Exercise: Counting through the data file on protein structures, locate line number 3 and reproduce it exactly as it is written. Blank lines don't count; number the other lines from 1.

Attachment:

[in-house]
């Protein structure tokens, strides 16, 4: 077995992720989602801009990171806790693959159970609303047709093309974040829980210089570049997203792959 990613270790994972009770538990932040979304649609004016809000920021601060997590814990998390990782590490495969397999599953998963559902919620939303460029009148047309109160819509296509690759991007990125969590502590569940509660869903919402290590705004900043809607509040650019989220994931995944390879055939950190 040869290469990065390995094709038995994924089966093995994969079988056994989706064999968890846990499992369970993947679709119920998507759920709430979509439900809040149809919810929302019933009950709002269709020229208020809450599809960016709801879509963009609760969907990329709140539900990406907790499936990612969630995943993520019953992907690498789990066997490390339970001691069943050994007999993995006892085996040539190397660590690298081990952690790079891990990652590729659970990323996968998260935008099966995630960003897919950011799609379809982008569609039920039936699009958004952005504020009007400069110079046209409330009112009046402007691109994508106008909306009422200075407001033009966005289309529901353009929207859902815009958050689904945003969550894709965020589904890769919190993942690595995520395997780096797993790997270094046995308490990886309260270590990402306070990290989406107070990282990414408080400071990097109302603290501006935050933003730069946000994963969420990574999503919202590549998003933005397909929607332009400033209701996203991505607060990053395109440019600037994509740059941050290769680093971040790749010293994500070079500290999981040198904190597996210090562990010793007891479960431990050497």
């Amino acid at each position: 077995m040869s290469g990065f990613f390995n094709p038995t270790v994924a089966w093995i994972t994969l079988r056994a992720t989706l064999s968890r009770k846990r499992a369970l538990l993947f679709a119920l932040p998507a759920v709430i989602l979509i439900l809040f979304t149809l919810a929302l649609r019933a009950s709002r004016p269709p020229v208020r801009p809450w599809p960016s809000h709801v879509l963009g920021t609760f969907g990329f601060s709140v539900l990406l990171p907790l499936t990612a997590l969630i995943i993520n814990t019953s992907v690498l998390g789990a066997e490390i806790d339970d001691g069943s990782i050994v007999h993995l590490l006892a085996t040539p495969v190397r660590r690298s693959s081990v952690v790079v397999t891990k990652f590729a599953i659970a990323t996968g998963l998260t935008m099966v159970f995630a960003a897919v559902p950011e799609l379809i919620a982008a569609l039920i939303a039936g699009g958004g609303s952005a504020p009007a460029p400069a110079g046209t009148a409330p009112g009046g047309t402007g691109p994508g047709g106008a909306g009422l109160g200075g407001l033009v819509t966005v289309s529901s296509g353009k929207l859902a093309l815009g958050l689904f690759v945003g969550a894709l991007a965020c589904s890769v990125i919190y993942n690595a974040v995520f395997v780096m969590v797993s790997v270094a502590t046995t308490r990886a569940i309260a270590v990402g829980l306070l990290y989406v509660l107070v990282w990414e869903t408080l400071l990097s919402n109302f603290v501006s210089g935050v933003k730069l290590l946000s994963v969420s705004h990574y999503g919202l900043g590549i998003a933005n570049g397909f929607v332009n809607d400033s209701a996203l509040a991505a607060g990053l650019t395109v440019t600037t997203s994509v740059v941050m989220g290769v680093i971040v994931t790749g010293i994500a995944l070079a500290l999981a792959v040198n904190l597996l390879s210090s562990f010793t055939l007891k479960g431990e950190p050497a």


């Amino acid at each position: 077995m040869s290469g990065f990613f390995n094709p038995t270790v994924a089966w093995i994972t994969l079988r056994a992720t989706l064999s968890r009770k846990r499992a369970l538990l993947f679709a119920l932040p998507a759920v709430i989602l979509i439900l809040f979304t149809l919810a929302l649609r019933a009950s709002r004016p269709p020229v208020r801009p809450w599809p960016s809000h709801v879509l963009g920021t609760f969907g990329f601060s709140v539900l990406l990171p907790l499936t990612a997590l969630i995943i993520n814990t019953s992907v690498l998390g789990a066997e490390i806790d339970d001691g069943s990782i050994v007999h993995l590490l006892a085996t040539p495969v190397r660590r690298s693959s081990v952690v790079v397999t891990k990652f590729a599953i659970a990323t996968g998963l998260t935008m099966v159970f995630a960003a897919v559902p950011e799609l379809i919620a982008a569609l039920i939303a039936g699009g958004g609303s952005a504020p009007a460029p400069a110079g046209t009148a409330p009112g009046g047309t402007g691109p994508g047709g106008a909306g009422l109160g200075g407001l033009v819509t966005v289309s529901s296509g353009k929207l859902a093309l815009g958050l689904f690759v945003g969550a894709l991007a965020c589904s890769v990125i919190y993942n690595a974040v995520f395997v780096m969590v797993s790997v270094a502590t046995t308490r990886a569940i309260a270590v990402g829980l306070l990290y989406v509660l107070v990282w990414e869903t408080l400071l990097s919402n109302f603290v501006s210089g935050v933003k730069l290590l946000s994963v969420s705004h990574y999503g919202l900043g590549i998003a933005n570049g397909f929607v332009n809607d400033s209701a996203l509040a991505a607060g990053l650019t395109v440019t600037t997203s994509v740059v941050m989220g290769v680093i971040v994931t790749g010293i994500a995944l070079a500290l999981a792959v040198n904190l597996l390879s210090s562990f010793t055939l007891k479960g431990e950190p050497a």